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60 Catches In 2014 Will Put Steelers TE Heath Miller In Some Elite Company


On Monday, Alex Kozora and I discussed the outlook for Pittsburgh Steelers tight end Heath Miller for the upcoming season on the latest episode of The Terrible Podcast. Because of his age, Alex doesn’t believe that Miller, who will turn 32 in October, will catch more than 50 passes in 2014. I, on the other hand, believe that Miller should easily surpass that number as long as he stays healthy.

Our discussion, however, got me thinking about Miller’s age as it relates to history and the tight end position. I researched it and found out quickly that Miller will be in some pretty elite company should he indeed catch 60 or more passes in 2014.

As you can see in the table below, there have only been eight different tights ends that were 32 years of age or older that have caught 60 or more passes in a season dating back to 1966. Future Hall of Famer Tony Gonzalez accomplished the feat six straight times while current Hall of Famer Shannon Sharpe hit the 60 reception mark four straight years before calling it quits. Antonio Gates also caught more than 60 passes just last season at 33 years of age and many believe that he has a good chance at getting a bust in Canton down the road as well.

Miller, however, won’t be alone in trying to join the 32 and older, 60 plus catch tight end club in 2014 as Jason Witten hit the magic age number back in May. Barring an injury, he should easily eclipse the 60 catch number this upcoming season as he’s failed to hit that mark just once during his career and that was his rookie season.

I was able to track down the target numbers for all but one of the players listed in the table below so that you can see where Miller’s 71.4% career pass completion percentage ranks compared to the single seasons of the players listed. It’s an impressive number and Witten is right there with him (70.6%).

Miller has only cracked the 60 reception mark twice during his career and would have easily done it again last season had he not missed the first two games of the season. When you consider all of the variables listed in this post, however, you can see why Alex questions whether or not Miller will even catch more than 50 passes in 2014.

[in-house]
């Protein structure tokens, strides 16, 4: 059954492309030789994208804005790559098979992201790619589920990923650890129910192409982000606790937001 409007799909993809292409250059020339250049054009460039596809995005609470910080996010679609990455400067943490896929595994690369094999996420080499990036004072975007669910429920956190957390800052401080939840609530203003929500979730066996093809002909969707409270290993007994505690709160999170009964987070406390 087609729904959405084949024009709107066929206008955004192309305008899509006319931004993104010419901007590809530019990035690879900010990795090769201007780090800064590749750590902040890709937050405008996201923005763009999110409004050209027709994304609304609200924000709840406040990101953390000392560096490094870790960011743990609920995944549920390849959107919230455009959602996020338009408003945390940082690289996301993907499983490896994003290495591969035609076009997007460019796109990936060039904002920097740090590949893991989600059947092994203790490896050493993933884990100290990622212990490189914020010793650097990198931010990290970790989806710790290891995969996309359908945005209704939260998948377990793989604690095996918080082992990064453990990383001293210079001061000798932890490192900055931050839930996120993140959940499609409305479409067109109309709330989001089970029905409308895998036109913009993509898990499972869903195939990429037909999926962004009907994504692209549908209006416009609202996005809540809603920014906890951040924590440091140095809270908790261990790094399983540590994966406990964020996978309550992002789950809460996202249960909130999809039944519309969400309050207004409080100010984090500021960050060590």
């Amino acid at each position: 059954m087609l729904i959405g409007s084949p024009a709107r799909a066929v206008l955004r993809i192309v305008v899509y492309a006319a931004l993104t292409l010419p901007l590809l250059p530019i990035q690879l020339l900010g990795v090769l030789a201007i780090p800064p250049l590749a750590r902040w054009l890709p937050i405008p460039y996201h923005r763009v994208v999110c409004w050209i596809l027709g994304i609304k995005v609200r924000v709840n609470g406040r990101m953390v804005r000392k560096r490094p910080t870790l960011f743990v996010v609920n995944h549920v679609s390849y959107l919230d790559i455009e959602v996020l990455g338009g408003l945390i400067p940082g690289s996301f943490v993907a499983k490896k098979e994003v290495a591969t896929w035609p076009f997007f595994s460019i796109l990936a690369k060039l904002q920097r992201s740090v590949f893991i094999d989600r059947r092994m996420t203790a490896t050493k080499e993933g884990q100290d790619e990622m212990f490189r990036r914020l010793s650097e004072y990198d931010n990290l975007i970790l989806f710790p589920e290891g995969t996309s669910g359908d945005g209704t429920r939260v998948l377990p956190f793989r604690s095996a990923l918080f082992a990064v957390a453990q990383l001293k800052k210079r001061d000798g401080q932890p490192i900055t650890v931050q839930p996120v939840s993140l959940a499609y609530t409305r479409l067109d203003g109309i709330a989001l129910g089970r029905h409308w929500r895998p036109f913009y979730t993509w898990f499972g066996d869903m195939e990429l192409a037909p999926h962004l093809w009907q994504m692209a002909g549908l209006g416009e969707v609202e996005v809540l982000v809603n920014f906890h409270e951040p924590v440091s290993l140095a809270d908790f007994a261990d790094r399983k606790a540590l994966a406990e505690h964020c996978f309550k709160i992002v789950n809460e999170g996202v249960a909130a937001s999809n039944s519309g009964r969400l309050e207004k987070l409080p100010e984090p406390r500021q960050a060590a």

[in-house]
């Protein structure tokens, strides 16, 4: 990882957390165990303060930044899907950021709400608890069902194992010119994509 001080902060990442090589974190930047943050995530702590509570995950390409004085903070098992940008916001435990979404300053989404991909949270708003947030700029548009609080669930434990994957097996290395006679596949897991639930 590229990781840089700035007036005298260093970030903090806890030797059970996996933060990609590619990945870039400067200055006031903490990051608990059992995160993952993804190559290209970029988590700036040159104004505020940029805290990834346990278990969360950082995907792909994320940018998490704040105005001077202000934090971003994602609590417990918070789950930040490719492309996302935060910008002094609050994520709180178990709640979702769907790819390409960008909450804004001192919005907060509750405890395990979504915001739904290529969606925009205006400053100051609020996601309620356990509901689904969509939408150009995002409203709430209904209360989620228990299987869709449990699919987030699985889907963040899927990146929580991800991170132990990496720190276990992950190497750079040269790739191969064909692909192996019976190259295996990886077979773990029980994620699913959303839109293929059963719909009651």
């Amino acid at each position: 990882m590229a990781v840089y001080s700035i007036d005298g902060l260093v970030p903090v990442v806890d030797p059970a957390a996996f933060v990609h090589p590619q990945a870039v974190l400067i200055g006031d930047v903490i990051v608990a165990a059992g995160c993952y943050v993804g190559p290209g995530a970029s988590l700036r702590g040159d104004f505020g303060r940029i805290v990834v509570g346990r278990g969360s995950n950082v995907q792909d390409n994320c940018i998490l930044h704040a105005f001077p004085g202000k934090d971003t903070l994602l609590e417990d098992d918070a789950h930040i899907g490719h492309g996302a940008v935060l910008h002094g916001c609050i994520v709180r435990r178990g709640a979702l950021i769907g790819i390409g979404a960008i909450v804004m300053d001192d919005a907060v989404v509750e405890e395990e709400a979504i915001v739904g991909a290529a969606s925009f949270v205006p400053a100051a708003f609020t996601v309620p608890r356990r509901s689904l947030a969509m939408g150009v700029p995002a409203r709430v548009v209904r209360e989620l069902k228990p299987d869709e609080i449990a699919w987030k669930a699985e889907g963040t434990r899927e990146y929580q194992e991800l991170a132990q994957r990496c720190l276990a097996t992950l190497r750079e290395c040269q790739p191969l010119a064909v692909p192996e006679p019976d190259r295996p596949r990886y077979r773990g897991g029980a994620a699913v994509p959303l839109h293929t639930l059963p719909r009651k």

What say you? Will Miller catch at least 50 passes this season. What about 60 or more?

Tight Ends With 60 Or More Receptions At 32 Years Of Age Or Older (1966-2013)

Rk Player Year Age Tm G GS TGTS REC REC % YDS Y/R TD Y/G
1 Tony Gonzalez 2008 32 KAN 16 16 155 96 61.9% 1058 11.02 10 66.1
2 Tony Gonzalez 2012 36 ATL 16 16 124 93 75.0% 930 10 8 58.1
3 Tony Gonzalez 2013 37 ATL 16 16 121 83 68.6% 859 10.35 8 53.7
4 Tony Gonzalez 2009 33 ATL 16 16 135 83 61.5% 867 10.45 6 54.2
5 Tony Gonzalez 2011 35 ATL 16 16 116 80 69.0% 875 10.94 7 54.7
6 Antonio Gates 2013 33 SDG 16 15 113 77 68.1% 872 11.32 4 54.5
7 Shannon Sharpe 2001 33 BAL 16 15 114 73 64.0% 811 11.11 2 50.7
8 Tony Gonzalez 2010 34 ATL 16 16 109 70 64.2% 656 9.37 6 41
9 Mickey Shuler 1988 32 NYJ 15 15 N/A 70 N/A 805 11.5 5 53.7
10 Pete Metzelaars 1993 33 BUF 16 16 94 68 72.3% 609 8.96 4 38.1
11 Shannon Sharpe 2000 32 BAL 16 15 105 67 63.8% 810 12.09 5 50.6
12 Wesley Walls 1999 33 CAR 16 16 109 63 57.8% 822 13.05 12 51.4
13 Jay Novacek 1995 33 DAL 15 15 90 62 68.9% 705 11.37 5 47
14 Shannon Sharpe 2003 35 DEN 15 15 94 62 66.0% 770 12.42 8 51.3
15 Shannon Sharpe 2002 34 DEN 13 13 88 61 69.3% 686 11.25 3 52.8
16 Brent Jones 1995 32 SFO 16 16 101 60 59.4% 595 9.92 3 37.2

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About Dave Bryan

I am, I'm me. 40 something, retired and a life long Steelers fan.
  • steeltown

    If he stays healthy, I see him getting around 60rec.

  • Jacque Strappe

    His value is immeasurable to this passing offense.

  • PA2AK